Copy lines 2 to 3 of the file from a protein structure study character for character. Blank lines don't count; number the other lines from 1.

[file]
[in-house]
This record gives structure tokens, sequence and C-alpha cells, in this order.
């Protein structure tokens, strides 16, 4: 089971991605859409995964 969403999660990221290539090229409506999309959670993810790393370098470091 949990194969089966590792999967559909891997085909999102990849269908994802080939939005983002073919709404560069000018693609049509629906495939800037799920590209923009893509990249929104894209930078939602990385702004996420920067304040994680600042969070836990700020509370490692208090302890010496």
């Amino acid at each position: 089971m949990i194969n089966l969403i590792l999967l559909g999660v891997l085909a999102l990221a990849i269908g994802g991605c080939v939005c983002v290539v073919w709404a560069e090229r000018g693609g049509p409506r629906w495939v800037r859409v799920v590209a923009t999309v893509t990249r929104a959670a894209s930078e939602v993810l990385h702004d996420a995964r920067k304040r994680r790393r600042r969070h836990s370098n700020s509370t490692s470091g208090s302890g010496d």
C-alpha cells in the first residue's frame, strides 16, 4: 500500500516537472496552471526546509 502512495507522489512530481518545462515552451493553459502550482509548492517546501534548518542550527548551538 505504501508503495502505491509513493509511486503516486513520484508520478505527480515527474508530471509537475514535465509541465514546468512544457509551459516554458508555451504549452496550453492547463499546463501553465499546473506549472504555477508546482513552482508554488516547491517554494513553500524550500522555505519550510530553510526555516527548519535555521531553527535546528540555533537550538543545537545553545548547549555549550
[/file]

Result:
This record gives structure tokens, sequence and C-alpha cells, in this order.
């Protein structure tokens, strides 16, 4: 089971991605859409995964 969403999660990221290539090229409506999309959670993810790393370098470091 949990194969089966590792999967559909891997085909999102990849269908994802080939939005983002073919709404560069000018693609049509629906495939800037799920590209923009893509990249929104894209930078939602990385702004996420920067304040994680600042969070836990700020509370490692208090302890010496």